The life of a priest in Pakistan is by no means an easy mission. Most of the Catholic priests in the country have to minister to vast areas, and the threat of Islamic extremism is a growing and ever present danger. Again and again Christians are victims of violence and false accusations of blasphemy, and even in their ordinary everyday lives they face constant hostility and discrimination. Socially speaking, most Christians are on the bottom rung of society. They look to their priests not only for pastoral and spiritual help but also turn to them in every kind of need. Often, if a rural worker employed as an indentured labourer by a wealthy local landowner should die, his wife and children will find themselves suddenly thrown out onto the streets because their landlord has evicted them. Such people will naturally turn to their priest, as will the parents of sick children, the victims of violent attacks and all who are in need and despair.

Meanwhile, the priests themselves are often living in a state of constant tension. Most of them have already been the targets of threatening phone calls and letters, and even the bishops have received letters demanding that they convert to Islam. Almost all of them can also confirm that their telephones have been tapped and that they have received strange phone calls, for example by someone claiming to be a Muslim who wishes to convert to Christianity. If a priest should say the wrong thing at such a moment, he can find himself in all sorts of trouble.

935 Missae Ordinariae for 17 diocesan priests working in Multan Diocese - 2017: Prayer during celebration of the Eucharist.

935 Missae Ordinariae for 17 diocesan priests working in Multan Diocese – 2017: Prayer during celebration of the Eucharist.

Given this difficult situation, it is vitally important for the priests to be able to meet together regularly in order to encourage and strengthen one another and foster the fraternal spirit between them, while at the same time deepening their spiritual and theological knowledge.

In the diocese of Multan there are 18 diocesan priests and 19 priests belonging to different religious orders. Large parts of the diocese are in desert regions and there are numerous terrorist camps in these areas. The now deceased predecessor of the present Bishop actually himself survived a murder attempt in 1996, while in one of the churches in his diocese.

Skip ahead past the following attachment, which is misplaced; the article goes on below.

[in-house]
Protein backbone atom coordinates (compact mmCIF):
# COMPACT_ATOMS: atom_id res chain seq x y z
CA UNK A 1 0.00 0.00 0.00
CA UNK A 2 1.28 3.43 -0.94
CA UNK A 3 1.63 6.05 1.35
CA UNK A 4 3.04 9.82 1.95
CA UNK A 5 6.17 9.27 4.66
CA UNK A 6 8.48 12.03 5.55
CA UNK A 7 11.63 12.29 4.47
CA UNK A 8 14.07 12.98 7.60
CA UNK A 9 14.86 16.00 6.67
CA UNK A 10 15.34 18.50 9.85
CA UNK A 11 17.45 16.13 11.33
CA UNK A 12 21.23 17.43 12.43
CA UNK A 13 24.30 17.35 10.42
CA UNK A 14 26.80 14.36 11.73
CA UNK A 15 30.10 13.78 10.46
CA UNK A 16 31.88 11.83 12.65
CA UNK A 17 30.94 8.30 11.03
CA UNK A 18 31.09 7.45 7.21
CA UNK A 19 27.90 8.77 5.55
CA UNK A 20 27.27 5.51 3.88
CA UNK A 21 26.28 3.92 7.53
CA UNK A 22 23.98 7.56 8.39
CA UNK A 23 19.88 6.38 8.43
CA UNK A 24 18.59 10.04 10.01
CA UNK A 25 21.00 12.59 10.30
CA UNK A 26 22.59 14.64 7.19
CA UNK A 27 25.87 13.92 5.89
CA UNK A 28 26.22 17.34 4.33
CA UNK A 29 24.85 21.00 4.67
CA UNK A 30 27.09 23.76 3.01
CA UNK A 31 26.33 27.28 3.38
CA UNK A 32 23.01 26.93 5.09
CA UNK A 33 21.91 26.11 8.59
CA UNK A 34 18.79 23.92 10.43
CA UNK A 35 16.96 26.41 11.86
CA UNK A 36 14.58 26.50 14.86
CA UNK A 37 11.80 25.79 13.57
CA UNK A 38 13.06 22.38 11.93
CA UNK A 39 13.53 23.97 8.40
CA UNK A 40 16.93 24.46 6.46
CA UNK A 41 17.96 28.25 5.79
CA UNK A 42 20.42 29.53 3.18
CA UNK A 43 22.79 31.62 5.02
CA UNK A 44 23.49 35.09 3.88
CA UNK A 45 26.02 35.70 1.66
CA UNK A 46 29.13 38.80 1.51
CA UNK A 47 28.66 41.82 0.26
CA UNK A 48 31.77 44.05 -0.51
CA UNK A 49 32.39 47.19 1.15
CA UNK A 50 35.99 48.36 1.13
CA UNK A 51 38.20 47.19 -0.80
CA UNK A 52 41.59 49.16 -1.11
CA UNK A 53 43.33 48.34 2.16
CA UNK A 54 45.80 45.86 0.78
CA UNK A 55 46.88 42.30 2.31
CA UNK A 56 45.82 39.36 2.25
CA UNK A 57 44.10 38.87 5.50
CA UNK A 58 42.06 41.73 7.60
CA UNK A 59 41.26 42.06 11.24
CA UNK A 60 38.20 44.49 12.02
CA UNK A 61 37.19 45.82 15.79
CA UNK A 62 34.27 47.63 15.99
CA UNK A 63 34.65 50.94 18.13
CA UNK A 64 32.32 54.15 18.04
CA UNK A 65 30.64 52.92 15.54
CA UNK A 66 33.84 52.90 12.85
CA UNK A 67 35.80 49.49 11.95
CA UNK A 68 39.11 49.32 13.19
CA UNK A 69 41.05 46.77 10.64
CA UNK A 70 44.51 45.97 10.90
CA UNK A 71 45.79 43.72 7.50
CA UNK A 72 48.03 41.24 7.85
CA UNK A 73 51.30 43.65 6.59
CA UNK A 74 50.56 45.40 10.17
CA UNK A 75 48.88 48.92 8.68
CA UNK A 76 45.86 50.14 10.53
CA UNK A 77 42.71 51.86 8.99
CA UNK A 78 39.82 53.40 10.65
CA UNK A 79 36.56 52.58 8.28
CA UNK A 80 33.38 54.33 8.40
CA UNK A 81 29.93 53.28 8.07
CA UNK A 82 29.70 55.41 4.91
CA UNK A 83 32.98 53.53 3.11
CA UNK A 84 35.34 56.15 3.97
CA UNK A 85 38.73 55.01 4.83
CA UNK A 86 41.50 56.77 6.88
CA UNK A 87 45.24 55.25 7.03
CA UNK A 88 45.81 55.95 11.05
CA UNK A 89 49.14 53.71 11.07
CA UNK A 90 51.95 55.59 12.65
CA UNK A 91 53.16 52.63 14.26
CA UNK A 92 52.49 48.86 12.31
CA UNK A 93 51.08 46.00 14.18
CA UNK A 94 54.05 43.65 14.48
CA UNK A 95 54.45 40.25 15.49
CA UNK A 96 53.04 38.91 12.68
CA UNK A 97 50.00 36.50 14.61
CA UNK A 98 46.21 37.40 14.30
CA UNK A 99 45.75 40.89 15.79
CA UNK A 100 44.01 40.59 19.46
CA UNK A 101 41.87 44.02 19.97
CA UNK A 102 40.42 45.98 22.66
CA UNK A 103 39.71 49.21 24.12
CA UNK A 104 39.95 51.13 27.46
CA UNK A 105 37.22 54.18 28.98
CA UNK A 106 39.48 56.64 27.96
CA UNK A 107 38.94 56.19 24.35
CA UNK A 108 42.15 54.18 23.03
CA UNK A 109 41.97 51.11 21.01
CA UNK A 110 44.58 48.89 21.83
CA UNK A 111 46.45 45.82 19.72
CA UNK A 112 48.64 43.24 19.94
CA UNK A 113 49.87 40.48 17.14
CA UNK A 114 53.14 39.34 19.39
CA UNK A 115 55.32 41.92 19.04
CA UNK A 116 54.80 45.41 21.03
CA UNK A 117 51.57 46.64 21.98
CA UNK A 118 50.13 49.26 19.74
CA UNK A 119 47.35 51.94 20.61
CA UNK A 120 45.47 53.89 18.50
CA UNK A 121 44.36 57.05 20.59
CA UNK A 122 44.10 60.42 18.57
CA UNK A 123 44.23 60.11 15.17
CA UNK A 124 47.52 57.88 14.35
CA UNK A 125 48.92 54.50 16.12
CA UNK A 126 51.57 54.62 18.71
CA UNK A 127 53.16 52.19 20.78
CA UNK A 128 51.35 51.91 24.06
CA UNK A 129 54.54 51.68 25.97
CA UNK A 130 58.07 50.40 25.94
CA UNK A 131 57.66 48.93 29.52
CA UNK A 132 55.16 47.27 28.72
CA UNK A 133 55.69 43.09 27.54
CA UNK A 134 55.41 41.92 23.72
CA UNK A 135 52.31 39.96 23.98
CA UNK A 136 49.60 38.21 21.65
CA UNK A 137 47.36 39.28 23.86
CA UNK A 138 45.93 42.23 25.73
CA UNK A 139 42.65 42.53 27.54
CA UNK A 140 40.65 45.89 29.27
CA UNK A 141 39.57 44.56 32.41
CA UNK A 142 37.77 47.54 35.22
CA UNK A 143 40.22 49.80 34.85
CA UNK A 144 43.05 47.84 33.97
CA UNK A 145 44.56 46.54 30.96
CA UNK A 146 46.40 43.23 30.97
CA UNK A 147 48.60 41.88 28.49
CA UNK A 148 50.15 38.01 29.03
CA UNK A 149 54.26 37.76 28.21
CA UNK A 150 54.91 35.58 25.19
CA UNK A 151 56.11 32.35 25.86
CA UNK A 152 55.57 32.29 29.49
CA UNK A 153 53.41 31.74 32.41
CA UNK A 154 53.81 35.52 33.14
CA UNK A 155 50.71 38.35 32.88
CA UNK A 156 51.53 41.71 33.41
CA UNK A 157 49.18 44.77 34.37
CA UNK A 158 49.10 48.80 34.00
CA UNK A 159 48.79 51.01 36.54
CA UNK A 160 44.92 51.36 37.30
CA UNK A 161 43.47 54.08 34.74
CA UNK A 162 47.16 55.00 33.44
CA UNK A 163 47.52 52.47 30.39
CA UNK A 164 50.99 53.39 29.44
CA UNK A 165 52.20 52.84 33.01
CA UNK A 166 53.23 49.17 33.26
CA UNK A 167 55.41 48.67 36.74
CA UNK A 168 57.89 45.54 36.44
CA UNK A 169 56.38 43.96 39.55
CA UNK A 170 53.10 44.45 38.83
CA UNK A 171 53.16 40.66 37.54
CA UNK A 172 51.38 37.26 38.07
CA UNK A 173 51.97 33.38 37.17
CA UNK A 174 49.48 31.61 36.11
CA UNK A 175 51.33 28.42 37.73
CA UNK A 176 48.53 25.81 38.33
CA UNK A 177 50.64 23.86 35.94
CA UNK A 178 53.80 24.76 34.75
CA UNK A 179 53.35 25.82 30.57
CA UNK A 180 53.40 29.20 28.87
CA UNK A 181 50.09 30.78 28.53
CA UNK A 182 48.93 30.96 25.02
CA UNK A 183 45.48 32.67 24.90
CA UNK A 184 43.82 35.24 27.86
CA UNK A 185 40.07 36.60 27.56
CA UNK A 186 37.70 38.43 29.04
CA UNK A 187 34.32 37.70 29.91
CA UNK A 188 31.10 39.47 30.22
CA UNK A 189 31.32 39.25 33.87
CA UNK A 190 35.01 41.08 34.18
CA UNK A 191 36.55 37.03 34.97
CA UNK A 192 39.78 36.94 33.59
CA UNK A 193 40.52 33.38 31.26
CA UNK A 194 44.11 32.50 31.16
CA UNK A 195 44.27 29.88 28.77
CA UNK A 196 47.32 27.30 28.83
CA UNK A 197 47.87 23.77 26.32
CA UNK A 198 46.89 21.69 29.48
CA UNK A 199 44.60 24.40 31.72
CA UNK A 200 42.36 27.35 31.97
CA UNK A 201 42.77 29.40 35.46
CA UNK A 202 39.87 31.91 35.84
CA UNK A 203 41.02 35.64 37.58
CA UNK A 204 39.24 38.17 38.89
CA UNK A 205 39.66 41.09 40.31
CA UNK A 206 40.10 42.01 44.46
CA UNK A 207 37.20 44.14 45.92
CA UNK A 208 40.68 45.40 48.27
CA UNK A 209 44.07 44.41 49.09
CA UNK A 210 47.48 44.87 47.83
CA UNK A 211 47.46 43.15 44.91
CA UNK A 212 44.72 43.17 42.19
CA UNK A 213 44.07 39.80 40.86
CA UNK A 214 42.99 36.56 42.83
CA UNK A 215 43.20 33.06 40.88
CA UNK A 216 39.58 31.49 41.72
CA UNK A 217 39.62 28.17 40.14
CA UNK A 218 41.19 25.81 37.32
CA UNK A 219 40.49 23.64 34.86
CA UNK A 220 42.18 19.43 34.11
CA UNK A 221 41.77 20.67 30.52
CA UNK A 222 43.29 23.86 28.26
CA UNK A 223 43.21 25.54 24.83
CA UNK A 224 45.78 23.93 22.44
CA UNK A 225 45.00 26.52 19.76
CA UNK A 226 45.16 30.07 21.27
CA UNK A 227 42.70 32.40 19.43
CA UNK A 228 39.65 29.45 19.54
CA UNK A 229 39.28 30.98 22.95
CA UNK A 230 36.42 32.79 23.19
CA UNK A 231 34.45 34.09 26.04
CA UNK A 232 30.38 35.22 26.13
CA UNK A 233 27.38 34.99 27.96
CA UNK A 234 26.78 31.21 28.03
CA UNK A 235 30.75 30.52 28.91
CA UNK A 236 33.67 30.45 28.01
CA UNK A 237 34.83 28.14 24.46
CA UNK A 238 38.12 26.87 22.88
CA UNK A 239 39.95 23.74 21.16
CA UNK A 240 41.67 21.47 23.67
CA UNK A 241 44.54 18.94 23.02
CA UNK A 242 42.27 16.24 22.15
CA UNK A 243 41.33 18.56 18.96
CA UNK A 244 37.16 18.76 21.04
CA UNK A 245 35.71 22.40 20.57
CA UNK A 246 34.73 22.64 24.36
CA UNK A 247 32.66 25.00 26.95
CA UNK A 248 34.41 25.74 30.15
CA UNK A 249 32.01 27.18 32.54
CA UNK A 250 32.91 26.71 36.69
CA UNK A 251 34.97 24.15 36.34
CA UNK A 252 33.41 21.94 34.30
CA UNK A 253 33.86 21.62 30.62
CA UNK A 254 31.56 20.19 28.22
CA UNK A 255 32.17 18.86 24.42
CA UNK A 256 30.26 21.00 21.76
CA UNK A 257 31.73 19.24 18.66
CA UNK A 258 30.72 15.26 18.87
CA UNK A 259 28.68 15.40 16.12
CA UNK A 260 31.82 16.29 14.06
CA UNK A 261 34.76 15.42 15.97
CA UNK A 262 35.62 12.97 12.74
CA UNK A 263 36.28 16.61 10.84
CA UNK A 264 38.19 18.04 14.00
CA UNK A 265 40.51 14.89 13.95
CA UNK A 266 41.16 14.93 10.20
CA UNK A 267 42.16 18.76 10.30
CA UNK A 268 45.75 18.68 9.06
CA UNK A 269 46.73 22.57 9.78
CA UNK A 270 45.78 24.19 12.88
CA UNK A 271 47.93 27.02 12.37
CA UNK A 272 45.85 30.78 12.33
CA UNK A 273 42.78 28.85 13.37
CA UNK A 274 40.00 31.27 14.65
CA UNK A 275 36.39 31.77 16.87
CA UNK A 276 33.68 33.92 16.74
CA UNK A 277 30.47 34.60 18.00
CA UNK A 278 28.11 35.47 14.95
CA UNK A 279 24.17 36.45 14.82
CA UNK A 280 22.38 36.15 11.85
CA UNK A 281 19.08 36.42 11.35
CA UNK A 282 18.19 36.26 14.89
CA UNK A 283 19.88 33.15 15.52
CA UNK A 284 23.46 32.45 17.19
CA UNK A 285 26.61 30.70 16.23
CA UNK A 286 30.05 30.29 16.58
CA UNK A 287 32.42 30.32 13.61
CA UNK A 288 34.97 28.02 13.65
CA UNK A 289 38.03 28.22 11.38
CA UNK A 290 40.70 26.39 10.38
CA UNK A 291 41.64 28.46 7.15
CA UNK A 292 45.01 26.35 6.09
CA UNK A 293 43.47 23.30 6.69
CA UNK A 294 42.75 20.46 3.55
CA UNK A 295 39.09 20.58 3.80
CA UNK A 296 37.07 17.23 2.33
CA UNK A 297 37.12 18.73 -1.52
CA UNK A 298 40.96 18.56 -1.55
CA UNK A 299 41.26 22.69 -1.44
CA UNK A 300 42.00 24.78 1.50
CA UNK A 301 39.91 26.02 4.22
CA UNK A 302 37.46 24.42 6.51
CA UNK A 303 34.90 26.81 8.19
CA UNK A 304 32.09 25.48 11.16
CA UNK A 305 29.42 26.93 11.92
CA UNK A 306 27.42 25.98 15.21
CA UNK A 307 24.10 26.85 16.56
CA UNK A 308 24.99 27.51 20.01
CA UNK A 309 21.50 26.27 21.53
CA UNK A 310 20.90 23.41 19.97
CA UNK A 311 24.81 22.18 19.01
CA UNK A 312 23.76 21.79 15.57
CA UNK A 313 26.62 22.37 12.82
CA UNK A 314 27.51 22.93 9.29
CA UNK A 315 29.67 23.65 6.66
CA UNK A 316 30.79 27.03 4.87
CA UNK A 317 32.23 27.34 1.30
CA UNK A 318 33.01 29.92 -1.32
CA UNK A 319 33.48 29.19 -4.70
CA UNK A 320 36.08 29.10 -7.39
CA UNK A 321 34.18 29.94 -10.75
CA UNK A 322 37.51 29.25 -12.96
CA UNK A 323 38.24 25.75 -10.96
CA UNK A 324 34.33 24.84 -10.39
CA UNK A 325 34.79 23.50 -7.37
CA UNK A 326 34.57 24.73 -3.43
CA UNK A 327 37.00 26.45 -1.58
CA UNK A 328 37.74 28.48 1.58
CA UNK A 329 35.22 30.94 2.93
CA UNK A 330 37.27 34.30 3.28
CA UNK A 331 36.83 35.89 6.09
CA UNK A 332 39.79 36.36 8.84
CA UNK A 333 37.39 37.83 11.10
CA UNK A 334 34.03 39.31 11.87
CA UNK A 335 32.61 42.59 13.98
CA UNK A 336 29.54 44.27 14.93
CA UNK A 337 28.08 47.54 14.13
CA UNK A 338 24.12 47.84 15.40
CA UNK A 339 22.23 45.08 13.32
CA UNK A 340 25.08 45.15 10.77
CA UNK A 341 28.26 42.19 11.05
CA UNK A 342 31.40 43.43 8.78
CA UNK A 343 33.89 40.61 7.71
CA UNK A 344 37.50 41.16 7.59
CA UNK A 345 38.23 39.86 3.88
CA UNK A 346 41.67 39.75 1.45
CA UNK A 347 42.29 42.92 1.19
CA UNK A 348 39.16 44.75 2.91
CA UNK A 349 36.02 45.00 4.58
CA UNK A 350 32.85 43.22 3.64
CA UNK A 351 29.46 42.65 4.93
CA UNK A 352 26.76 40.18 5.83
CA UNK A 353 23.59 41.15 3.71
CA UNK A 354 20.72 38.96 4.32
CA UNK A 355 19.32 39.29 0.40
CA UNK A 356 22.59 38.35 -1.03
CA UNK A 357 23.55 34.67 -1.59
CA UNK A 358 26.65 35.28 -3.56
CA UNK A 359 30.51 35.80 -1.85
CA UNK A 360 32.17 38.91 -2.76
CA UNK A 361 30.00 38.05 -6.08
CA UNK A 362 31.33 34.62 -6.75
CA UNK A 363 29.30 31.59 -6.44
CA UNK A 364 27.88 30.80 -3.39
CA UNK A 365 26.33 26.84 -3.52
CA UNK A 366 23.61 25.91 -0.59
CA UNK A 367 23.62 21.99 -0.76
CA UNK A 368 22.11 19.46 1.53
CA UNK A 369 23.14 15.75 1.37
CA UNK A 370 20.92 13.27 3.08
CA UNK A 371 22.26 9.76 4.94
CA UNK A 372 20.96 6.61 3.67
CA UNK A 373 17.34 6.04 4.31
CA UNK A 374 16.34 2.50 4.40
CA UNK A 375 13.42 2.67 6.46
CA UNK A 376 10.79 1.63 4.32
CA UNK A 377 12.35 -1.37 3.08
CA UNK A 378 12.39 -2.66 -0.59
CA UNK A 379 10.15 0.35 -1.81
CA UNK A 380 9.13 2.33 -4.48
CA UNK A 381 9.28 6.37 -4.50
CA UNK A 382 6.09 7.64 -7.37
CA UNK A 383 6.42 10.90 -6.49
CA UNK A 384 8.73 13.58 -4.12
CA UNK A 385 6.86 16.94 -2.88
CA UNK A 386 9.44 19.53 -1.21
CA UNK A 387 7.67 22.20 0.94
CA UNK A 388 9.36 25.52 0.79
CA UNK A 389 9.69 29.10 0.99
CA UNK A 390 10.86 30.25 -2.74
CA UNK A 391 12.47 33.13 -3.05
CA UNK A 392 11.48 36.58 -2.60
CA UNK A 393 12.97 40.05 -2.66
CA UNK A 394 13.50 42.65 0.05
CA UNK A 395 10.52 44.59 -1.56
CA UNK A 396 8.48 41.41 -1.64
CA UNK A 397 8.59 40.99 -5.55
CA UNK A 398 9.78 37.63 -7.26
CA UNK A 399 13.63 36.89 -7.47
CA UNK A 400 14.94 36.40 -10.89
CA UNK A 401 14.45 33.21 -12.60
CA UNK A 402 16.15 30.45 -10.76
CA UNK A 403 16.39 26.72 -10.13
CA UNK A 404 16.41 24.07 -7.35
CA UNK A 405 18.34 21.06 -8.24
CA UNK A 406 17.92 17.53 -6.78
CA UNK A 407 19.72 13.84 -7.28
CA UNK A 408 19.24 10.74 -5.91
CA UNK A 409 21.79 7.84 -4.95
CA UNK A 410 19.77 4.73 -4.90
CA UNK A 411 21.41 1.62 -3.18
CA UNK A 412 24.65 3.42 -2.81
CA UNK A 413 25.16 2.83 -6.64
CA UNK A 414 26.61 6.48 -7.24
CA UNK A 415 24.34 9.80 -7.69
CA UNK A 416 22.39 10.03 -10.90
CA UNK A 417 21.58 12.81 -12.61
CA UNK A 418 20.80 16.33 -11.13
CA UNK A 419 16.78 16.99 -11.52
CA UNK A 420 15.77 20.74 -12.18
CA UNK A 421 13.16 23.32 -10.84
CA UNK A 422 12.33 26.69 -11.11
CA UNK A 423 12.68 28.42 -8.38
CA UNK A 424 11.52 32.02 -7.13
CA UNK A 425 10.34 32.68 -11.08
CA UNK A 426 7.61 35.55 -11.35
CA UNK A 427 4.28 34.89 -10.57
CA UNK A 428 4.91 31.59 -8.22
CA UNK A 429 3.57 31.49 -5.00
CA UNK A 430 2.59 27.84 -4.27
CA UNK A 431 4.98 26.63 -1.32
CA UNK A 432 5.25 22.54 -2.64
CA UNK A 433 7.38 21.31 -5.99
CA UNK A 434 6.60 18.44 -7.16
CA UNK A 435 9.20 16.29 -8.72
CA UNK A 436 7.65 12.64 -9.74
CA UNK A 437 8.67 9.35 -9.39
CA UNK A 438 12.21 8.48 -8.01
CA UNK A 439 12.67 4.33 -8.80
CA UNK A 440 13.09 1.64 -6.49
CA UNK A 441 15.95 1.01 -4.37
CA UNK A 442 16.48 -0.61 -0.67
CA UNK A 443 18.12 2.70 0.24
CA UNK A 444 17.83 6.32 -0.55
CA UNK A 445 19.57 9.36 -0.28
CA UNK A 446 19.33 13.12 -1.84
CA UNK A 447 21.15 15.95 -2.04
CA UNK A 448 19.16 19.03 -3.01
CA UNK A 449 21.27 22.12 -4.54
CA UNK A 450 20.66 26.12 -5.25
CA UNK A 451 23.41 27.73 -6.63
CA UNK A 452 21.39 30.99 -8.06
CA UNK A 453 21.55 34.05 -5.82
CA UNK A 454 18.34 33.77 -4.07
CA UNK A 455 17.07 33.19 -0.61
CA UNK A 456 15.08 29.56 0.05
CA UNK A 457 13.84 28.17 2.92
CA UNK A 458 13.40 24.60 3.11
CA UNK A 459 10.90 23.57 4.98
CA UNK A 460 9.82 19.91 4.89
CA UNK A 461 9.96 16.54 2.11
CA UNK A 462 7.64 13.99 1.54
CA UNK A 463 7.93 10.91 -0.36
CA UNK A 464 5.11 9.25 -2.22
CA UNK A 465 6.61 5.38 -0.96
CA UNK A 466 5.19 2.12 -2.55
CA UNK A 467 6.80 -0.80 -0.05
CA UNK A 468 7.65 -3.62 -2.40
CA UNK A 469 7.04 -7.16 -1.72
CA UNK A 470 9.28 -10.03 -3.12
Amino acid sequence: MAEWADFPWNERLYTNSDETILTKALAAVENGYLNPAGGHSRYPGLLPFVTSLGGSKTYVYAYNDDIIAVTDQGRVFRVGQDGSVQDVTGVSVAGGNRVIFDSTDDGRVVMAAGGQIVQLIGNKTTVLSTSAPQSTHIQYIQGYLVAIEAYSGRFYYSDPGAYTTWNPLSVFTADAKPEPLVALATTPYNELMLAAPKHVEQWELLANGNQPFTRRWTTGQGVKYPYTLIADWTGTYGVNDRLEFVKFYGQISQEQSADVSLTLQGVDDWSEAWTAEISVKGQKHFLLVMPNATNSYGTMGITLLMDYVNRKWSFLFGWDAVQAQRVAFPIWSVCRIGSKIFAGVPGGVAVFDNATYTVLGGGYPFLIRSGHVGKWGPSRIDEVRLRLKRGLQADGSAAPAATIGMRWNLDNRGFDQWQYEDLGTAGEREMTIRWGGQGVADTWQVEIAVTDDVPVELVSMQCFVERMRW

The Catholic Church in this region not only provides pastoral support for its own faithful but also supplies humanitarian aid in some of the areas where the government itself does not dare to venture, on account of the dangers. Many Muslims are also very grateful for this help and frequently ask the priests for their prayers.

The priests of the diocese meet together once a year for a joint retreat. There are also monthly meetings in various places. The fraternal spirit of communion between them helps to strengthen them and give new energy and impetus to their spiritual lives, so that they can return to their communities, refreshed and reinvigorated.

We have helped before, and this year we are helping once again, with 8,000 Euros so that the 37 priests of the diocese can continue to meet together. That represents a total of just 216 Euros per priest per year, to cover everything from travel costs to board and lodging.

TO LEARN MORE ABOUT Aid to the Church in Need, VISIT http://www.churchinneed.org
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ABOUT US

Founded in 1947 as a Catholic aid organization for war refugees and recognized as a papal foundation since 2011, ACN is dedicated to the service of Christians around the world, through information, prayer and action, wherever they are persecuted or oppressed or suffering material need. ACN supports every year an average of 5000 projects in close to 150 countries, thanks to private donations, as the foundation receives no public funding.